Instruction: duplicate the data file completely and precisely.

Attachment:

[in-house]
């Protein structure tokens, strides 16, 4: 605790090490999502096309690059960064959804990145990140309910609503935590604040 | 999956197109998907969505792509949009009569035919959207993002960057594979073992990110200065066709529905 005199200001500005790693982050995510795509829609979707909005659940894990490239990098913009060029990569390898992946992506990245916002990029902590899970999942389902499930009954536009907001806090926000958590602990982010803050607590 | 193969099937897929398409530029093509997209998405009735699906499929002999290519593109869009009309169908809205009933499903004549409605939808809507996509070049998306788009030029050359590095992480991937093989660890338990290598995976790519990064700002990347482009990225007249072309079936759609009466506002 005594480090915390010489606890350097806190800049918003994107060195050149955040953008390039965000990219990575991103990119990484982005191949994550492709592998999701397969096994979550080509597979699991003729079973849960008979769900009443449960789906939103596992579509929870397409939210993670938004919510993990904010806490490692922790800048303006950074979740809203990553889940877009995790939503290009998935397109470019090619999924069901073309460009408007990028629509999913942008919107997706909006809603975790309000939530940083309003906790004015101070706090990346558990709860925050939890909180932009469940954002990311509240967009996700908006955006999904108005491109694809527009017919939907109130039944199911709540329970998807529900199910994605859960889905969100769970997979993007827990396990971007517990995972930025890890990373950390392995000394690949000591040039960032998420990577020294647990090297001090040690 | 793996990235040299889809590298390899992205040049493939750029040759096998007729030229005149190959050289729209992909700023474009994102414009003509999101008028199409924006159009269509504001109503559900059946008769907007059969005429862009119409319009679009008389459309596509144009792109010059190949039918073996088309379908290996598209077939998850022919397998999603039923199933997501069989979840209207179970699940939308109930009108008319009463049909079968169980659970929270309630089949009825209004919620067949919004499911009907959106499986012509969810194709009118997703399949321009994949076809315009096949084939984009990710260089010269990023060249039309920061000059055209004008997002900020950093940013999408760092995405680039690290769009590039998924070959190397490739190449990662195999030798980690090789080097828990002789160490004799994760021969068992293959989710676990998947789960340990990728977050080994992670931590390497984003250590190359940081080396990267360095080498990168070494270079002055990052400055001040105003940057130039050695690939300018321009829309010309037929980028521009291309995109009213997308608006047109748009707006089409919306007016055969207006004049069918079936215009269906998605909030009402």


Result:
[in-house]
């Protein structure tokens, strides 16, 4: 605790090490999502096309690059960064959804990145990140309910609503935590604040 | 999956197109998907969505792509949009009569035919959207993002960057594979073992990110200065066709529905 005199200001500005790693982050995510795509829609979707909005659940894990490239990098913009060029990569390898992946992506990245916002990029902590899970999942389902499930009954536009907001806090926000958590602990982010803050607590 | 193969099937897929398409530029093509997209998405009735699906499929002999290519593109869009009309169908809205009933499903004549409605939808809507996509070049998306788009030029050359590095992480991937093989660890338990290598995976790519990064700002990347482009990225007249072309079936759609009466506002 005594480090915390010489606890350097806190800049918003994107060195050149955040953008390039965000990219990575991103990119990484982005191949994550492709592998999701397969096994979550080509597979699991003729079973849960008979769900009443449960789906939103596992579509929870397409939210993670938004919510993990904010806490490692922790800048303006950074979740809203990553889940877009995790939503290009998935397109470019090619999924069901073309460009408007990028629509999913942008919107997706909006809603975790309000939530940083309003906790004015101070706090990346558990709860925050939890909180932009469940954002990311509240967009996700908006955006999904108005491109694809527009017919939907109130039944199911709540329970998807529900199910994605859960889905969100769970997979993007827990396990971007517990995972930025890890990373950390392995000394690949000591040039960032998420990577020294647990090297001090040690 | 793996990235040299889809590298390899992205040049493939750029040759096998007729030229005149190959050289729209992909700023474009994102414009003509999101008028199409924006159009269509504001109503559900059946008769907007059969005429862009119409319009679009008389459309596509144009792109010059190949039918073996088309379908290996598209077939998850022919397998999603039923199933997501069989979840209207179970699940939308109930009108008319009463049909079968169980659970929270309630089949009825209004919620067949919004499911009907959106499986012509969810194709009118997703399949321009994949076809315009096949084939984009990710260089010269990023060249039309920061000059055209004008997002900020950093940013999408760092995405680039690290769009590039998924070959190397490739190449990662195999030798980690090789080097828990002789160490004799994760021969068992293959989710676990998947789960340990990728977050080994992670931590390497984003250590190359940081080396990267360095080498990168070494270079002055990052400055001040105003940057130039050695690939300018321009829309010309037929980028521009291309995109009213997308608006047109748009707006089409919306007016055969207006004049069918079936215009269906998605909030009402």